The Alberta government wants to crack down on drinking and driving and is planning to introduce new legislation later this fall to strengthen enforcement.
One of the ideas being floated is adding sanctions for drivers who have a Blood-Alcohol Concentration (BAC) of between 0.05 and the legal level of 0.08 BAC. Other ideas include the escalation of penalties for repeat offenses and additional administrative penalties for drivers who are charged criminally. Other provinces have made similar efforts. British Columbia has made similar changes to the law, and it is said fatalities involving drunk driving have been reduced by half.
“It is for government to introduce legislation that reflects the values of the community that elected it,” said Premier Alison Redford in the Calgary Herald. “And I can tell you, I’m very confident that this is something Albertans care about and want to see the government act on.”
Corporal Kevin Charles of the RCMP has worked in Manitoba, where there are penalties for drivers who have a 0.05 BAC. He said it is another tool for law enforcement.
“Our opinion of it is ‘hey, great.’ Ideally if anyone has been drinking you shouldn’t see them on the roads at all,” said Charles. You shouldn’t be behind the wheel of a vehicle if you've anything to drink, it is just not worth it.”
While society’s opinion of drinking and driving has changed throughout the years, and more and more people make responsible decisions, Charles says there are still a few out there who take the risk.
“Most people get the message, but there are still those ones who believe ‘nothing is going to happen to me’ and they continue to drink and drive. Hopefully, if these laws come into place it will be some incentive and motivation for these people to make them think twice,” he said.
There have been fears expressed by people that the new law will make a glass of wine with dinner, or a beer after work illegal.
“One glass of wine is not going to put your blood alcohol content over .05,” said Charles. “It is not saying you cannot go out to dinner and have a drink. If you go out and have a few drinks, more than one or two with your friends, you need to be cognizant that your blood alcohol content could be up to that level and it could be illegal,” said Charles.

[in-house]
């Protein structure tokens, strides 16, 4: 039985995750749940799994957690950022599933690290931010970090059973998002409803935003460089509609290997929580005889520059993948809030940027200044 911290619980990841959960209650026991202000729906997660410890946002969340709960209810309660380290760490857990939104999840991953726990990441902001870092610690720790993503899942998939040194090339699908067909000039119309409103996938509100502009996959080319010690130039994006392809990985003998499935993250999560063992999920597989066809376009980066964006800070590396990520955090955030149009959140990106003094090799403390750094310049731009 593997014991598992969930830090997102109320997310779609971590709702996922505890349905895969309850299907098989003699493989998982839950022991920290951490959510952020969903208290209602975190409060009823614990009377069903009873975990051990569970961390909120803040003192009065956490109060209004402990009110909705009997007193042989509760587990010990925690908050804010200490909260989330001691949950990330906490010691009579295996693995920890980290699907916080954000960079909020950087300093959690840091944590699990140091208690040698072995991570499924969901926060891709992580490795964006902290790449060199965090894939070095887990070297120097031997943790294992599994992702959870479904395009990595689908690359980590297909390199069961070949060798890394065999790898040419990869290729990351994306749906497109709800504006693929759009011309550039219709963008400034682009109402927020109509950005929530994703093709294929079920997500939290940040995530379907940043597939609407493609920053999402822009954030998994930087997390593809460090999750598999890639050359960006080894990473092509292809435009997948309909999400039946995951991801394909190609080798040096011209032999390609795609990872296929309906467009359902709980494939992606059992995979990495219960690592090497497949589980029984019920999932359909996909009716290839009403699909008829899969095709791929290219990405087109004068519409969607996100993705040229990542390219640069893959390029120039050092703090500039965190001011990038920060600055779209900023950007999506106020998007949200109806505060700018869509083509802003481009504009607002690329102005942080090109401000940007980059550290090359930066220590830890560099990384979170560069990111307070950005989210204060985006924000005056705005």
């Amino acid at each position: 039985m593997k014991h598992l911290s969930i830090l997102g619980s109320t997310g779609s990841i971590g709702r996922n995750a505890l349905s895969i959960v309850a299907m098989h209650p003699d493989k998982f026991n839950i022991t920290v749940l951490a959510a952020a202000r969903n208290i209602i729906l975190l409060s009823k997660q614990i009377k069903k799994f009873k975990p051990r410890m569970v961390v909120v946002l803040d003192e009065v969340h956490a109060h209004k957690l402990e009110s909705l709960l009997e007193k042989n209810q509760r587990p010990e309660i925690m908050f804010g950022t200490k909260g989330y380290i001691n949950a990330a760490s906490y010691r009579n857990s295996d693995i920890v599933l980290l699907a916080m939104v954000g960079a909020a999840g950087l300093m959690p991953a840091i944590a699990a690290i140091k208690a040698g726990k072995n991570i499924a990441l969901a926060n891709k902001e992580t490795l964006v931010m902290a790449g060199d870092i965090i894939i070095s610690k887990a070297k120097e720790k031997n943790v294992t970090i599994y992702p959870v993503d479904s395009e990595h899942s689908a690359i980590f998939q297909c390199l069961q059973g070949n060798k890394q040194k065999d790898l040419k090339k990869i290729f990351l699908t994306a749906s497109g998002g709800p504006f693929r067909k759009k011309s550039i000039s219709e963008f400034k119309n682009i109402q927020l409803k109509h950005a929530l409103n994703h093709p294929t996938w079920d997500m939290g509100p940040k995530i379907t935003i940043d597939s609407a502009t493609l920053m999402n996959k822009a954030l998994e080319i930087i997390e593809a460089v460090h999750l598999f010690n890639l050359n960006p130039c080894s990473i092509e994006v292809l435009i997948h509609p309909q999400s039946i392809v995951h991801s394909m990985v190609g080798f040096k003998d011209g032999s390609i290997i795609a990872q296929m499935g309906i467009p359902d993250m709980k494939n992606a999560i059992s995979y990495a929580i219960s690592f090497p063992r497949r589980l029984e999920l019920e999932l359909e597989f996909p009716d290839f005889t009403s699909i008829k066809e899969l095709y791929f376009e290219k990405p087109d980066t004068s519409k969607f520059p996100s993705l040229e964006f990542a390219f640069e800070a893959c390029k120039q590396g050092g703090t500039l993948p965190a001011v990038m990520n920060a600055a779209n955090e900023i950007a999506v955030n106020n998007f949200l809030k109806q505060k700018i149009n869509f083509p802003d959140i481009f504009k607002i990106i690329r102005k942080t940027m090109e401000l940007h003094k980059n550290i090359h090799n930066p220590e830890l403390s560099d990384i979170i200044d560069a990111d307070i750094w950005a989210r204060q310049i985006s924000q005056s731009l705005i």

“Let’s face it, if this new law only affects a certain percentage of the population and changes their mind, it shouldn’t be seen as a penalization. To me it is a way of preventing a death or a serious injury to someone.”
Chris Pappas recently got out of the restaurant business in British Columbia and said the changes in that province had a chilling effect on diners.
“I think it is a garbage law,” said Pappas. “That will destroy every business, and stop every person who would like to go out with his wife and have a drink, nevermind two.”
Pappas recently sold his restaurant in Creston, B.C. after two years. He said when the law came in, he saw a 15 per cent drop in business.
“Even a friend I had who used to come to have a drink, I never saw him anymore,” said Pappas. “I had one customer who had two Caesars at lunch time, she lost her car and was charged $3,500.”
The Canadian Restaurant and Foodservices Association is concerned about the changes the possible new laws could have on the industry. According to its website, the survey of licensed B.C. members indicated 88 per cent experienced an average decline in liquor sales of 21 per cent after the new laws were put in place. They encourage their Alberta members to lobby their MLAs.
Any change in the law will be to provincial statute such as the Traffic Safety Act. Currently, Alberta Sheriff Highway Patrol is able to enforce the act, which includes issuing licence suspensions in cases of suspected impaired driving. They are not able to lay criminal charges.
“Typically a sheriff would touch base or get in contact with an RCMP member and make arrangements for them to do the Breathalyzer test,” said Dan Laville, communications director for the Solicitor General.
He said the legislation may be introduced as soon as next week and indicates that it may give Alberta sheriffs more tools, but it is too soon to tell and many details need to be hammered out.
“At this point we are working on the details of the legislation and how it will roll out. We will be looking at all that stuff and seeing how we move forward,” said Laville.
Corporal Charles says the biggest change will come in people’s behaviour.
“Look at the distracted driving law, we are a few months into it, people are not complaining, they understand now why it has been implemented, and their behaviour has been changed. They are being safer, and I’d like to think they are getting the message,” said Charles.